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More on coding: Add-on psychotherapy codes require added documentation

April 30, 2013
by Alison Knopf, Contributing Writer
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Mental health providers are still coming to terms with the loss of their beloved “med-check” code – 90862. But then, coders should really never have used it only for med-checks anyway, says Quinten A. Buechner, president and CEO of ProActive Consultants (Cumberland, Wis.). Buechner, who specializes in psychological and Evaluation and Management (E/M) coding, admits that this is a complex issue because what mental health providers really want to do is bill for psychotherapy based on time. But E/M codes can’t be billed based on time if the add-on psychotherapy code is based on time, he says, quoting from the CPT book – the “bible” of coding.

Although E/M codes – the ones used by physicians for “office visits” – can be billed by time if more than half of the session time is spent on counseling, the E/M time cannot be used for psychotherapy. This is complicated, and even top coders aren’t sure why CPT made the changes. We discussed the “time” issue already, but this bears repeating, because as 2013 goes on, more and more mental health clinicians want to simply use E/M codes. It’s not allowed under CPT coding rules: time cannot be used to determine the E/M level as long as psychotherapy and an E/M are being done. But this doesn’t mean you have to choose between the E/M and psychotherapy codes. In some cases, you can bill both – if you provide a medical service (the E/M) and the psychotherapy.

If you are a physician billing the E/M (psychologists do not bill E/Ms) and performing psychotherapy, you must determine the E/M level based on the levels of history, examination, and medical decision-making. For documentation, use one section of the note for the E/M – and label it E/M – and use the other section for a therapy note. Simply talking about medications is not enough to justify billing an E/M, Buechner stresses.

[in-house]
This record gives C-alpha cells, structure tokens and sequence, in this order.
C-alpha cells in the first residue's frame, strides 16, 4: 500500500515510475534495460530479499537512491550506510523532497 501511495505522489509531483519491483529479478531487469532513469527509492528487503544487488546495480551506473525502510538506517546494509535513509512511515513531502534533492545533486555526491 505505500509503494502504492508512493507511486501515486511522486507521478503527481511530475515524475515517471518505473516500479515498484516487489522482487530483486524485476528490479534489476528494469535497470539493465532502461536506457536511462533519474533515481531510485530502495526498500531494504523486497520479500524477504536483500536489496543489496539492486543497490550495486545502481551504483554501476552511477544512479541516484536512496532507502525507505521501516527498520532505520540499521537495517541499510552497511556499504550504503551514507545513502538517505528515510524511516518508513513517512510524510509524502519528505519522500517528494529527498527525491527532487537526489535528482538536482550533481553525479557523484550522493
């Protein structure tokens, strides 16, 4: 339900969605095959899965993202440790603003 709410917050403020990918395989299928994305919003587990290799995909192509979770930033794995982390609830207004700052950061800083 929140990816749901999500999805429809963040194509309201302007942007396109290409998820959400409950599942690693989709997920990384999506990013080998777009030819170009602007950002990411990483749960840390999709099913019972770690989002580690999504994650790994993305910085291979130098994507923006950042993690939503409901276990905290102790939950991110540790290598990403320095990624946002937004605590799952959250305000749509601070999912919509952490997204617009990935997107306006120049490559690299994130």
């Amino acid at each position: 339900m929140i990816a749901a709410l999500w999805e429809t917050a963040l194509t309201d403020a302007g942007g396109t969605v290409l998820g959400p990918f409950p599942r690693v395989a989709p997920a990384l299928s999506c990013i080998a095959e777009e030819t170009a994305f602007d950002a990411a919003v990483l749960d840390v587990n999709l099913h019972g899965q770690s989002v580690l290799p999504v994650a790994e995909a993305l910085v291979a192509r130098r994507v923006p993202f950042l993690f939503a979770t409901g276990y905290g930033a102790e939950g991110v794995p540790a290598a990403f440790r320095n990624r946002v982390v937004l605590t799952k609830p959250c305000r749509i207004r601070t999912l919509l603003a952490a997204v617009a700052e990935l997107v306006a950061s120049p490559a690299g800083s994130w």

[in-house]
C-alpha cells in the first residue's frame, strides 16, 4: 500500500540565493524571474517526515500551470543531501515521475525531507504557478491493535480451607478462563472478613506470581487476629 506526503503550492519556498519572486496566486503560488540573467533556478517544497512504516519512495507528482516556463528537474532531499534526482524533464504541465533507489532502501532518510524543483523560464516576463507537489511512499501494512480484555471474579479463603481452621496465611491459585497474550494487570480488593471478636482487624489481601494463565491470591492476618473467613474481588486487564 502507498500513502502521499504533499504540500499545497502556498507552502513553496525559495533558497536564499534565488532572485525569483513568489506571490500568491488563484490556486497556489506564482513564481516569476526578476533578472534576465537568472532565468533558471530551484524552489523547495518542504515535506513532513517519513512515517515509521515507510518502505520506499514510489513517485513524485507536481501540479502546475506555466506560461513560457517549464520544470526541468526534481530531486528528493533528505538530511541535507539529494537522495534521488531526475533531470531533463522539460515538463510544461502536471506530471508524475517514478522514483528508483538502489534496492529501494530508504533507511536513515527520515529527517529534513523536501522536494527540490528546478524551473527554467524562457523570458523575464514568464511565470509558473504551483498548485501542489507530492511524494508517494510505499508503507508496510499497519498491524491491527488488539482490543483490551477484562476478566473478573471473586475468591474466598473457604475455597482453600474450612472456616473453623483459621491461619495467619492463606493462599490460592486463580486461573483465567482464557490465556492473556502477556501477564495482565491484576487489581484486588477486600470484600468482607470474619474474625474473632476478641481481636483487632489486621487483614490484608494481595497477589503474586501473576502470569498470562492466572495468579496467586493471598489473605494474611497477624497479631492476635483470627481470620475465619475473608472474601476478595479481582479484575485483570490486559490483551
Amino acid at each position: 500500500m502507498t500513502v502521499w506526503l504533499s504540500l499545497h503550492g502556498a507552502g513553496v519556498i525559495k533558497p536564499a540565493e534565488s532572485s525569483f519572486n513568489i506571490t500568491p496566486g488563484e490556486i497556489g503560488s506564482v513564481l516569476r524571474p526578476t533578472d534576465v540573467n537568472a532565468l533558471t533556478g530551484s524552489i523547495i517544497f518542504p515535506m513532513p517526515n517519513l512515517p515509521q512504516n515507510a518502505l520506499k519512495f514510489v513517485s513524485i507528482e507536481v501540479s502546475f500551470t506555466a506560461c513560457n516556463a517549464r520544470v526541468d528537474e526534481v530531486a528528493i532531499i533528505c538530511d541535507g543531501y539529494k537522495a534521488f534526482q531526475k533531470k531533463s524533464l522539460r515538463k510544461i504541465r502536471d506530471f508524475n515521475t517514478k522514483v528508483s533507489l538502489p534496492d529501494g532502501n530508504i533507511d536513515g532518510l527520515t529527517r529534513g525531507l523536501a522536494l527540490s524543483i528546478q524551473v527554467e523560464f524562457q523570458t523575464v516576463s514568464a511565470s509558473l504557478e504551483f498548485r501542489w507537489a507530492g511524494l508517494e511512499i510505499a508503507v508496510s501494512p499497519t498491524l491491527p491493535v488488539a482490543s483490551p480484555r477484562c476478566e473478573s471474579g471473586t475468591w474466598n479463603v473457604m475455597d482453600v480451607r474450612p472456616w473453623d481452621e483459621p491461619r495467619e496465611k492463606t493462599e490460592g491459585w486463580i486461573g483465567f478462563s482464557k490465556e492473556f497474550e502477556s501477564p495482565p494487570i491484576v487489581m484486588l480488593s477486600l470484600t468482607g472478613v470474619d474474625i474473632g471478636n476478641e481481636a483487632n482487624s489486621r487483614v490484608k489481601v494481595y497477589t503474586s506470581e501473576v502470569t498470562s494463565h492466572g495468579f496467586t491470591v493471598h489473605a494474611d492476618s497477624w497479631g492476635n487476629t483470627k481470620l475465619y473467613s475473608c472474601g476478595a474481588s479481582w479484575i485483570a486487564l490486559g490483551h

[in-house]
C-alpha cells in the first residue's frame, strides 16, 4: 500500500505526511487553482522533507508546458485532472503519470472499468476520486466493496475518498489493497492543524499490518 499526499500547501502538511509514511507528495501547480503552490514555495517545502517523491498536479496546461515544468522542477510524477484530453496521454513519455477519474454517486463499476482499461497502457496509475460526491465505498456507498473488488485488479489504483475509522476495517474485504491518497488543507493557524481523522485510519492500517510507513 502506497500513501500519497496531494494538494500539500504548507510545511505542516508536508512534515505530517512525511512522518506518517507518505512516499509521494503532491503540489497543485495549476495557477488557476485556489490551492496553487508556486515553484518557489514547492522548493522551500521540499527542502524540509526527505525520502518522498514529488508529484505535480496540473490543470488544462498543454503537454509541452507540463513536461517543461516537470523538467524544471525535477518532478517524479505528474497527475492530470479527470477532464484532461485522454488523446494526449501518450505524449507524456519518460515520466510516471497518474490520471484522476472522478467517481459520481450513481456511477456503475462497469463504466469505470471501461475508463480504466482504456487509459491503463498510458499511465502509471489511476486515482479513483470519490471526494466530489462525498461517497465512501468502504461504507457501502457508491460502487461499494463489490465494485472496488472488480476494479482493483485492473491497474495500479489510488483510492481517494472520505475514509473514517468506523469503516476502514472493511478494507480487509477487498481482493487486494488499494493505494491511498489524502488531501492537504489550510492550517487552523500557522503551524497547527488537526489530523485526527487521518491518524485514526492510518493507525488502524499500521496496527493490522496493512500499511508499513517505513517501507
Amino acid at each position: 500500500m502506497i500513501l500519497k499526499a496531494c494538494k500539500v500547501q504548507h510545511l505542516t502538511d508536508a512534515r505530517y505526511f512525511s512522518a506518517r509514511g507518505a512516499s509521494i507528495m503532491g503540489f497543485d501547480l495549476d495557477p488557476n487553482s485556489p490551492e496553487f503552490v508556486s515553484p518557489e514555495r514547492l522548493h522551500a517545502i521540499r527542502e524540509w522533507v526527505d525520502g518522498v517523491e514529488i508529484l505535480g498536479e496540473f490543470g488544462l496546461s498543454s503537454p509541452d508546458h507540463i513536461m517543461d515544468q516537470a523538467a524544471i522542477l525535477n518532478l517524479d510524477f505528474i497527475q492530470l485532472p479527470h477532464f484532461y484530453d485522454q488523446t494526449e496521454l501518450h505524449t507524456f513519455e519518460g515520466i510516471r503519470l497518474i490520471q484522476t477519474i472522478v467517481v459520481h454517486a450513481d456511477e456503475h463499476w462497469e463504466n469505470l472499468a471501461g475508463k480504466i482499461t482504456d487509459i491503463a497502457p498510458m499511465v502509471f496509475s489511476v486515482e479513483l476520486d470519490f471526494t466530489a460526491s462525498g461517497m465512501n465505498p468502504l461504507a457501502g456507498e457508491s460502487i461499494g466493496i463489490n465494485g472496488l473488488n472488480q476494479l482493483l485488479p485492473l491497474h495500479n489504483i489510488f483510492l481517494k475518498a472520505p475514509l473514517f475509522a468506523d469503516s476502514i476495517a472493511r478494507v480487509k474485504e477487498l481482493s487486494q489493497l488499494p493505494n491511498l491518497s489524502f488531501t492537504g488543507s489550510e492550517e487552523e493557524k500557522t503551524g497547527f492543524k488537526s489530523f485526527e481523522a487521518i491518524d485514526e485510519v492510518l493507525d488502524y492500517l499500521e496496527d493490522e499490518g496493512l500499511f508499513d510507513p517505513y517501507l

Likewise, psychiatrists can’t just document the time spent counseling – they have to document something about what went into the session.

He has told his clients to document one section of the note for the E/M – and label it as such – or to have two notes, an E/M note and a psychotherapy note. “Too many consultants told psychiatrists that just talking about meds was enough,” he says. Since many mental health professionals don’t do their own coding, but send it out to consultants, it’s important to be very clear, in documentation. It’s also important to be clear because someday, your notes are going to be audited – by Medicare, or by a commercial payer – and if the documentation doesn’t support what you billed, you will have to give back money.

The dreaded audit

Coders who bill for psychiatrists know coding, and dread the reviews and audits from insurance companies. As one put it recently, auditors have different opinions – one might say you have to repay the money, and another might say everything is separate and you can bill both the E/M and the psychotherapy.

If all you do is the med-check, you can only bill the lowest-level E/M, 99211 for an established patient. That code brings in under $20 from most health plans. Few clinicians simply do a med check, however – they also do some counseling. A slightly higher involvement may involve 99212 and, for example, 90833, from the series of codes used when psychotherapy is performed with an E/M. For the 99212, the documentation would refer to the psychiatric condition, the medication, and a brief report updating the patient’s status.

Beware “double-dipping”: The criteria that need to be met for psychotherapy are different than those that need to be met for the E/M. Any time – or documentation of work – spent on therapy cannot be used toward the E/M, and any time – or documentation of work – spent on the E/M can’t be used toward the psychotherapy.


Figure: E/M codes and add-on psychotherapy codes add up to more money, but documentation must be right

If you bill an E/M and a psychotherapy code, make sure you document each separately in your notes. The add-on codes are based on time.



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